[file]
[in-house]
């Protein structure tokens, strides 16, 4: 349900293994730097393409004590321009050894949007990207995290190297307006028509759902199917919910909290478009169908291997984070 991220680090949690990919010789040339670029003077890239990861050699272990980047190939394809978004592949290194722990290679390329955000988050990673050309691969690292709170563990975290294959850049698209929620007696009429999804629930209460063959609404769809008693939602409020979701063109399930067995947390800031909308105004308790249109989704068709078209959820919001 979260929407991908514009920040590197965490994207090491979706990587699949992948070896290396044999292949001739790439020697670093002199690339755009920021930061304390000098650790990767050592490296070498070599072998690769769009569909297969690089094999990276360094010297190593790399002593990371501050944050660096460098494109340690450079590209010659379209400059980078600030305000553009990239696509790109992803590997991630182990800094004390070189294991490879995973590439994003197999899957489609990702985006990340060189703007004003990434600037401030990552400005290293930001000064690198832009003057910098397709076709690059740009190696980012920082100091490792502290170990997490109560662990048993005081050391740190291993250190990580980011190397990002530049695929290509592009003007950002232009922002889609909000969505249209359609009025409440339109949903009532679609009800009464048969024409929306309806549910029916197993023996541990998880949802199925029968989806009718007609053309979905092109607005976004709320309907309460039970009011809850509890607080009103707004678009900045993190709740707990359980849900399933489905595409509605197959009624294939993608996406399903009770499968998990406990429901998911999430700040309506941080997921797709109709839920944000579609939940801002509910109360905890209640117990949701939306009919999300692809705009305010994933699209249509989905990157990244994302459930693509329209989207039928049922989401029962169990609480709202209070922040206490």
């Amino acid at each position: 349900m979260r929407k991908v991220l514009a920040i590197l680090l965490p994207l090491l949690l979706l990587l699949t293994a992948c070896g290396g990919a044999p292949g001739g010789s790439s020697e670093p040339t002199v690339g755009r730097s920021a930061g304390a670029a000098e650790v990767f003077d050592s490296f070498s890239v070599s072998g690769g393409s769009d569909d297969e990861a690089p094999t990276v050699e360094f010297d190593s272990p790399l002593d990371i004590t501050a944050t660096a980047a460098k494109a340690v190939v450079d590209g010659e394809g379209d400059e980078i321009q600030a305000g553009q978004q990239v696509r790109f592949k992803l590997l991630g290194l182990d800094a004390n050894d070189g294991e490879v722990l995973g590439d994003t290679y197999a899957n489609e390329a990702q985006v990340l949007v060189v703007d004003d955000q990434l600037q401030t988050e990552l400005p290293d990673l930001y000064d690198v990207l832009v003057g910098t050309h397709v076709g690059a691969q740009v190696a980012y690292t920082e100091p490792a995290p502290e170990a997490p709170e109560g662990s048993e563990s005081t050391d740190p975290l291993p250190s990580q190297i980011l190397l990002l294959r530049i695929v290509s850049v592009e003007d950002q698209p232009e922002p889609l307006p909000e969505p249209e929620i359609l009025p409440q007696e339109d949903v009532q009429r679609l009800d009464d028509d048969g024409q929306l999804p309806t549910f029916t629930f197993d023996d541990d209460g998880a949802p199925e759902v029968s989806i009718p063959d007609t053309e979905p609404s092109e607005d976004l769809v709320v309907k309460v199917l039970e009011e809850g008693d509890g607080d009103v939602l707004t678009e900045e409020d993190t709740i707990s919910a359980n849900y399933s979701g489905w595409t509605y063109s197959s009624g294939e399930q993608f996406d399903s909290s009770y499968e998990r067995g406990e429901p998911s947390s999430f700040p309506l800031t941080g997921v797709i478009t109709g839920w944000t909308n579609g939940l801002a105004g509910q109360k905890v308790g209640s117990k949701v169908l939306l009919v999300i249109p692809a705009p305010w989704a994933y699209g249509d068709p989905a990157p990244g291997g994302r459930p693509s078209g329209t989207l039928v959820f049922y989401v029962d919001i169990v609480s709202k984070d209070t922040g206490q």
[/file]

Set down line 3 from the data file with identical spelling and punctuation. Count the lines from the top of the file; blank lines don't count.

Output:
């Amino acid at each position: 349900m979260r929407k991908v991220l514009a920040i590197l680090l965490p994207l090491l949690l979706l990587l699949t293994a992948c070896g290396g990919a044999p292949g001739g010789s790439s020697e670093p040339t002199v690339g755009r730097s920021a930061g304390a670029a000098e650790v990767f003077d050592s490296f070498s890239v070599s072998g690769g393409s769009d569909d297969e990861a690089p094999t990276v050699e360094f010297d190593s272990p790399l002593d990371i004590t501050a944050t660096a980047a460098k494109a340690v190939v450079d590209g010659e394809g379209d400059e980078i321009q600030a305000g553009q978004q990239v696509r790109f592949k992803l590997l991630g290194l182990d800094a004390n050894d070189g294991e490879v722990l995973g590439d994003t290679y197999a899957n489609e390329a990702q985006v990340l949007v060189v703007d004003d955000q990434l600037q401030t988050e990552l400005p290293d990673l930001y000064d690198v990207l832009v003057g910098t050309h397709v076709g690059a691969q740009v190696a980012y690292t920082e100091p490792a995290p502290e170990a997490p709170e109560g662990s048993e563990s005081t050391d740190p975290l291993p250190s990580q190297i980011l190397l990002l294959r530049i695929v290509s850049v592009e003007d950002q698209p232009e922002p889609l307006p909000e969505p249209e929620i359609l009025p409440q007696e339109d949903v009532q009429r679609l009800d009464d028509d048969g024409q929306l999804p309806t549910f029916t629930f197993d023996d541990d209460g998880a949802p199925e759902v029968s989806i009718p063959d007609t053309e979905p609404s092109e607005d976004l769809v709320v309907k309460v199917l039970e009011e809850g008693d509890g607080d009103v939602l707004t678009e900045e409020d993190t709740i707990s919910a359980n849900y399933s979701g489905w595409t509605y063109s197959s009624g294939e399930q993608f996406d399903s909290s009770y499968e998990r067995g406990e429901p998911s947390s999430f700040p309506l800031t941080g997921v797709i478009t109709g839920w944000t909308n579609g939940l801002a105004g509910q109360k905890v308790g209640s117990k949701v169908l939306l009919v999300i249109p692809a705009p305010w989704a994933y699209g249509d068709p989905a990157p990244g291997g994302r459930p693509s078209g329209t989207l039928v959820f049922y989401v029962d919001i169990v609480s709202k984070d209070t922040g206490q």